MENA region can lead global steel decarbonisation with investment in green hydrogen and renewable energySeptember 14, 2022
As the global steel industry eyes switching to direct reduced iron (DRI) production and using green hydrogen to reduce emissions, the Middle East and North Africa (MENA) region is in a prime position to start producing carbon-neutral or green steel, finds a new report from the Institute for Energy Economics and Financial Analysis.
“The MENA region can lead the world if it shifts promptly to renewables and applies green hydrogen in its steel sector,” says author of the report Soroush Basirat.
Fortuitously, the region’s sector is dominated by direct reduced iron-electric arc furnace (DRI-EAF) technology, which releases lower emissions than the increasingly obsolete coal-fuelled blast furnace and basic oxygen furnace (BF-BOF) process used in 71% of global crude steel production in 2021.
Basirat says the DRI-EAF process, which uses syngas made from natural gas or gasified coal and also electricity, could be zero emissions if green hydrogen (produced using renewable energy-powered electrolysis) and electric arc furnaces powered by renewable energy were used.
“MENA has an established supply of DR-grade iron ore and its iron ore pelletising plants are among the world’s largest.
“In 2021, MENA produced just 3% of global crude steel but accounted for nearly 46% of the world’s DRI production.
“MENA’s knowledge of this specific steel technology is an invaluable asset. This production knowledge, abetted by further work on iron ore beneficiation, pelletising and DR plants, is among the most important steel decarbonisation pillars, and will greatly assist MENA’s transition.
“Compared to other regions, MENA’s existing DRI-EAF capacity means no extra investment is needed for replacing the base technology. All new investment could be focused on expanding production of green hydrogen among other renewables.
“If it acts fast, MENA has the potential to lead the world in green steel production.”
The International Energy Agency (IEA) in its Net Zero Emissions scenario models the global share of hydrogen-based (H2) DRI-EAF production reaching 29% of primary steelmaking by 2050. BloombergNEF estimates that 56% (840 million tonnes) of primary steel production will come from H2DRI-EAF by 2050 in a net zero emissions scenario.
Soroush Basirat notes MENA has excellent solar resources to aid production of green hydrogen from renewable electricity.
“A switch from gas-fuelled DRI to green hydrogen could commence ahead of other regions, given MENA’s in situ capacity of DRI-EAF.
“Initially, it would be possible to replace 30% of gas with hydrogen in the incumbent fleet of DR plants without any major equipment modifications.
“The region could then move towards 100% green hydrogen to produce carbon-free steel.”
The report notes new renewable capacities will change the power mix in MENA.
The World Bank found MENA has the highest photovoltaic power potential capacity globally and could theoretically produce more than 5.8 kilowatt hours (kWh) per square metre daily. It is predicted that 83 gigawatts (GW) of wind and 334GW of solar power will be added by 2050, increasing the share of wind and solar from 1% and 2% respectively to 9% and 24%.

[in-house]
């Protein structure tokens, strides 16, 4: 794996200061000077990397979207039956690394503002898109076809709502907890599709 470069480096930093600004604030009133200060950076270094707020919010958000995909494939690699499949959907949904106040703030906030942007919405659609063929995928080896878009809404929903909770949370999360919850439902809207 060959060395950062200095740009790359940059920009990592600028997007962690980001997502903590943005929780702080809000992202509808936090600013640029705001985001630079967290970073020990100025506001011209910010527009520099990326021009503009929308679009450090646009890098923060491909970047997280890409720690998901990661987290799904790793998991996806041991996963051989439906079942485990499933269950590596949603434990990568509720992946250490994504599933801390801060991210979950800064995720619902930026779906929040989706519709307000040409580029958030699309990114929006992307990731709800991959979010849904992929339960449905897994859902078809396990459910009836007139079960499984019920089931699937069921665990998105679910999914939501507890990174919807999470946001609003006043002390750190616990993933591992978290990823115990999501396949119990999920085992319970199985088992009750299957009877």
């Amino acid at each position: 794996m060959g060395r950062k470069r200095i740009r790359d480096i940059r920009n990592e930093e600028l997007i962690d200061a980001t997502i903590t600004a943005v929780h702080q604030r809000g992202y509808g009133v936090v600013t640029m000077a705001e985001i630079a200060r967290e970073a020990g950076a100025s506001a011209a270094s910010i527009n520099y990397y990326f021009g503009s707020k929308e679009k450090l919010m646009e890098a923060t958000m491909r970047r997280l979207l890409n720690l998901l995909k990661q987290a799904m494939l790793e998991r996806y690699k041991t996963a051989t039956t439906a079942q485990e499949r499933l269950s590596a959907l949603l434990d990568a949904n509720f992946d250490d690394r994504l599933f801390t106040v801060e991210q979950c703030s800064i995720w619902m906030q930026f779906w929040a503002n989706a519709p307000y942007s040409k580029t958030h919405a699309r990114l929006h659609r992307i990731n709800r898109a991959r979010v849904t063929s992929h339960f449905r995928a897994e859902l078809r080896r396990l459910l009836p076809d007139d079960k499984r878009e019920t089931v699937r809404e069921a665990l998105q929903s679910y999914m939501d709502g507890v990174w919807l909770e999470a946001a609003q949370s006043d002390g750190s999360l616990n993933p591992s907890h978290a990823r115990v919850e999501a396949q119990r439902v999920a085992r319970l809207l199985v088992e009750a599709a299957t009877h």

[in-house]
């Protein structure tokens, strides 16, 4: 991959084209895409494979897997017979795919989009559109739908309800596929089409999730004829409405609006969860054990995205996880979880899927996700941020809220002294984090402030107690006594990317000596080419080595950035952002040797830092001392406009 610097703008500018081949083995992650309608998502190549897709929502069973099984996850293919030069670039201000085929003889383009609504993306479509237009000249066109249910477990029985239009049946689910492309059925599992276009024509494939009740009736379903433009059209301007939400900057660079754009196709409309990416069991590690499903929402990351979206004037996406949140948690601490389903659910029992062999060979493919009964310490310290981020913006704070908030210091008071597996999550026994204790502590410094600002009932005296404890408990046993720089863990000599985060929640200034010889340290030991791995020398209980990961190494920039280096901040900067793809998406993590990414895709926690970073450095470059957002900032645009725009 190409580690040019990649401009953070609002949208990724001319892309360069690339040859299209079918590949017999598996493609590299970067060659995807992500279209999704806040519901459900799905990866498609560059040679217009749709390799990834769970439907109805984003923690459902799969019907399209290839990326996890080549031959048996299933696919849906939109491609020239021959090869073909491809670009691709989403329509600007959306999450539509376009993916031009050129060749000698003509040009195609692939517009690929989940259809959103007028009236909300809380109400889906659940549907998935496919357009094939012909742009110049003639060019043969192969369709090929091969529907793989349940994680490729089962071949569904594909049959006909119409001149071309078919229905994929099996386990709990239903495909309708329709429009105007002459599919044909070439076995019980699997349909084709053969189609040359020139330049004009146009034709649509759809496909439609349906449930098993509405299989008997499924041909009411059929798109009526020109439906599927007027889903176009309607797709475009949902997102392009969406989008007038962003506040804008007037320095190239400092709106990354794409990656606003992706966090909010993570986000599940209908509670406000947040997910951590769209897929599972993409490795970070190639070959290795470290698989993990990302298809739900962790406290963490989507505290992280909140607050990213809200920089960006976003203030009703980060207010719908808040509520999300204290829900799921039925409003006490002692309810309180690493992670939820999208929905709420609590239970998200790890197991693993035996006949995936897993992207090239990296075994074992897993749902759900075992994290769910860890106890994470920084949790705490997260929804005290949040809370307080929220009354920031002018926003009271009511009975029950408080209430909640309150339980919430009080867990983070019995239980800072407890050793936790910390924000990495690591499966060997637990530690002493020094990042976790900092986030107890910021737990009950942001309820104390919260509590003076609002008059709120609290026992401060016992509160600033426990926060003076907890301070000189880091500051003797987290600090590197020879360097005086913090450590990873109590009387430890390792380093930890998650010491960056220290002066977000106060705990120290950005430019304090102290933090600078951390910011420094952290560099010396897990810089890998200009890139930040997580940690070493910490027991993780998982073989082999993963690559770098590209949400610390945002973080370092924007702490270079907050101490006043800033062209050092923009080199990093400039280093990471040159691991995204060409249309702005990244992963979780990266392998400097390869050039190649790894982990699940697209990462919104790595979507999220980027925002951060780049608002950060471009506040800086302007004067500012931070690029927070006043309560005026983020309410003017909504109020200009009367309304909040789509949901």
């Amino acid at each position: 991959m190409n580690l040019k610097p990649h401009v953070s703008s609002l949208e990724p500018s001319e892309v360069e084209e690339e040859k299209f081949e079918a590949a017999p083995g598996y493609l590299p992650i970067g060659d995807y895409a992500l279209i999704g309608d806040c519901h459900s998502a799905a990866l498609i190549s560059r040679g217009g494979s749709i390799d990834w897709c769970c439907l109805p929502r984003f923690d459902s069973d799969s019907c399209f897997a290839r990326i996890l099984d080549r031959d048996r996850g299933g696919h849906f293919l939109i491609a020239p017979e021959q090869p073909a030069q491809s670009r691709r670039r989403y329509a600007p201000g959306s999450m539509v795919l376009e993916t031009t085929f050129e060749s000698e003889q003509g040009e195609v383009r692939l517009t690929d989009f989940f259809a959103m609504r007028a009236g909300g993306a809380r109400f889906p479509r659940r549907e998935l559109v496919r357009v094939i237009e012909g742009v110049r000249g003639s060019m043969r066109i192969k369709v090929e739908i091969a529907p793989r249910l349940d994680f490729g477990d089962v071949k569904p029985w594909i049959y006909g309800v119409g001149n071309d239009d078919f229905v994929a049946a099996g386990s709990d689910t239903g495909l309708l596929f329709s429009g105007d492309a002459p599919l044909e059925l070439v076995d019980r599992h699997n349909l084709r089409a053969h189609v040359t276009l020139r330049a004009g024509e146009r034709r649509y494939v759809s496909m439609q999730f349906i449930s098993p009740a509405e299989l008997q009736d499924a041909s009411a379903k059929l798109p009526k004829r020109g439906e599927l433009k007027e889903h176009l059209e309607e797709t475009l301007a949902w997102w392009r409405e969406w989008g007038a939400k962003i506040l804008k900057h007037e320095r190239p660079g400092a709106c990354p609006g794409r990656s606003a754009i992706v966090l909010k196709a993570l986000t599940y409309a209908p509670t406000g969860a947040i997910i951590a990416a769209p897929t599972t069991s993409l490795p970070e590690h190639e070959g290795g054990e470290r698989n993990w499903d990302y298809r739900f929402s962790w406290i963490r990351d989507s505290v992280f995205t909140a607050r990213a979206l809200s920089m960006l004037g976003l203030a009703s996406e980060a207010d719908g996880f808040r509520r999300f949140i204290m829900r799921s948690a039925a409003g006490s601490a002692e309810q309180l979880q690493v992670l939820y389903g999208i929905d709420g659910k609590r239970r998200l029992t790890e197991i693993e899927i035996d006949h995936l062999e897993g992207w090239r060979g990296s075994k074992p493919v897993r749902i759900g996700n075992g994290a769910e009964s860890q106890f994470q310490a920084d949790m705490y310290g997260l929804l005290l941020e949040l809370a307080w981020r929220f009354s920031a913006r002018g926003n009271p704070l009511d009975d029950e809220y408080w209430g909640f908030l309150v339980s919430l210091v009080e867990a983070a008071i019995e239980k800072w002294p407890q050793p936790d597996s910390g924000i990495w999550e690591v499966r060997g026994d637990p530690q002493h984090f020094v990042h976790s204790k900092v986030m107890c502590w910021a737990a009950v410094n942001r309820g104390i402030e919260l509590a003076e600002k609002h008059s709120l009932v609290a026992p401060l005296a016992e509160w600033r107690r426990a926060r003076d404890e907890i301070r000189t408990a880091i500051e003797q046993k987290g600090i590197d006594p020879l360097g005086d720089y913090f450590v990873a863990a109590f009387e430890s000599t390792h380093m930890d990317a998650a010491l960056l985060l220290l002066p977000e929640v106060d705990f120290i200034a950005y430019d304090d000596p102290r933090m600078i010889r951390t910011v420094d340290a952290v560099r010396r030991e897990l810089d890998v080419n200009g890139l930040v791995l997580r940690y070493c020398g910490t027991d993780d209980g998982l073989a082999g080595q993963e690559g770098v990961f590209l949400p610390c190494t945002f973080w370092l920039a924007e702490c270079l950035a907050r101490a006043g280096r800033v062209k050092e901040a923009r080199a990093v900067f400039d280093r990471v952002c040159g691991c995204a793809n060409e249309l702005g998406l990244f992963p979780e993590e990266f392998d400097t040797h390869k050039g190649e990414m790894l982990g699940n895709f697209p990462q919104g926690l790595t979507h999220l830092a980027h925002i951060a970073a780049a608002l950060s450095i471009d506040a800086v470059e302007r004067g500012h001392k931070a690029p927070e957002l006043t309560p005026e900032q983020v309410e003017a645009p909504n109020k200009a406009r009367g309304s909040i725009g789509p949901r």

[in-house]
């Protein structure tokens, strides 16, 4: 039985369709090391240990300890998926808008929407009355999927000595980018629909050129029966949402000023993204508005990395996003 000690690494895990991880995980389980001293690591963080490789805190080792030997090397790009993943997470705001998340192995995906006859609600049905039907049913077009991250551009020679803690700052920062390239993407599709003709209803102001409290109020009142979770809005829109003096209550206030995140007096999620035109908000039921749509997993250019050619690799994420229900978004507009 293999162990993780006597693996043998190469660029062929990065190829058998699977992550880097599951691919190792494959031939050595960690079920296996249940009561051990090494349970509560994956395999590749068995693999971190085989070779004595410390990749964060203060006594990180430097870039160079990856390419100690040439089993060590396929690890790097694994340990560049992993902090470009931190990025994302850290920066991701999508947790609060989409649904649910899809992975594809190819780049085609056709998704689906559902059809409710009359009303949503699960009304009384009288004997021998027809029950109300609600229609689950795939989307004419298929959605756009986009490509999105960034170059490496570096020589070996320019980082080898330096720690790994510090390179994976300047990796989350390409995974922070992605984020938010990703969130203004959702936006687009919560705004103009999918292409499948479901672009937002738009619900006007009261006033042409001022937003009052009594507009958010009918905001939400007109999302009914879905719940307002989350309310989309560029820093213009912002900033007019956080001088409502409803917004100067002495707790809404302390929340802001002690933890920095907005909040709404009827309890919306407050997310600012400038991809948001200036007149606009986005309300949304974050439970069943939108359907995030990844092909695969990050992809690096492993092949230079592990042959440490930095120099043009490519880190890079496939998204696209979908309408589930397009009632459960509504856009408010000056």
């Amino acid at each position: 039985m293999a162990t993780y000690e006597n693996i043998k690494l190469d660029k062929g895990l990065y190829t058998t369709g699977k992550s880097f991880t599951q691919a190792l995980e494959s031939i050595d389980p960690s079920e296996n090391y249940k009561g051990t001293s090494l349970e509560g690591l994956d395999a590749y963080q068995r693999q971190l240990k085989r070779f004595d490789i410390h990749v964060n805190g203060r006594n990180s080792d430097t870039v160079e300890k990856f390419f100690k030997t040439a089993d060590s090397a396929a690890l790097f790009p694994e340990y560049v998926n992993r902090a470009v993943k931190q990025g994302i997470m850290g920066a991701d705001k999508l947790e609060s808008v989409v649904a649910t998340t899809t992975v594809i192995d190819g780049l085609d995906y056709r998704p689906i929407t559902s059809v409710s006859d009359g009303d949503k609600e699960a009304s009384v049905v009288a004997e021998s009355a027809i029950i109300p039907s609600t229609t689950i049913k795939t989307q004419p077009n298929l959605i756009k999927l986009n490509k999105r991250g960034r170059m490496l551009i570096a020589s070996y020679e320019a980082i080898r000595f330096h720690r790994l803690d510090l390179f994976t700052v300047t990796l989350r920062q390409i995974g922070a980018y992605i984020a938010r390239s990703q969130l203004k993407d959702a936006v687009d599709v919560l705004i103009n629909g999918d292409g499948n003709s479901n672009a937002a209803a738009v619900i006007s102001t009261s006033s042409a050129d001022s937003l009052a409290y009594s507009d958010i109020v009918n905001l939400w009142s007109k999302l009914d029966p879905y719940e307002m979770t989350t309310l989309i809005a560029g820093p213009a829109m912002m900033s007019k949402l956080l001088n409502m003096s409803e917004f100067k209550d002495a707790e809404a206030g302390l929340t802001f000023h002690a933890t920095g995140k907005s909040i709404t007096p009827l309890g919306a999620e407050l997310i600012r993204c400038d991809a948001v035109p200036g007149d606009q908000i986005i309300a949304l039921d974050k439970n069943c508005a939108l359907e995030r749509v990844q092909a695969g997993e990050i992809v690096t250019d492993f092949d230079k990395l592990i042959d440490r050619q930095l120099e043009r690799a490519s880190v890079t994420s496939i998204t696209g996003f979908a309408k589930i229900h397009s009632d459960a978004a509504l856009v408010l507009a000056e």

“Having access to such high solar energy resources allows for production of green hydrogen at a competitive price,” says Basirat. “With MENA’s available capacity, producing green hydrogen below $1/kg is achievable by 2050.”
Demand for green steel is rising globally, led by European car manufacturers.
“With the European Union soon establishing a Carbon Border Adjustment Mechanism, MENA steel exports would have an advantage if they were zero carbon,” says Basirat.
“MENA’s producers are ahead in terms of their market positioning and will remain so if they accelerate the transition to carbon-free steel using the green hydrogen DRI-EAF route.
“Providing green electricity, a big challenge for steel producers in some parts of the world, is not a barrier in MENA.
Egypt, Saudi Arabia and UAE are MENA’s pioneers in shifting towards renewables and green hydrogen. Fortescue’s recently announced green hydrogen facility, with an ambitious capacity of 9.2GW, could be one of the largest plants of its kind. Saudi Arabia’s investment to produce green hydrogen from the Mohammed bin Rashid Al Maktoum Solar Park and the joint investment of Emirates Steel and TAQA are among the tens of green project announcements in the MENA region.
“With ample renewable energy potential, the region could become a leader in hard-to-abate and carbon intensive industries, specifically steel.”
Read the report: Green Steel Opportunity in the Middle East and North Africa
Media contact: Amy Leiper ([email protected]) +61 414 643 446
Author contact: Soroush Basirat ([email protected])
The author is available for background briefing and/or interview.
About IEEFA: The Institute for Energy Economics and Financial Analysis (IEEFA) examines issues related to energy markets, trends, and policies. The Institute’s mission is to accelerate the transition to a diverse, sustainable and profitable energy economy. (ieefa.org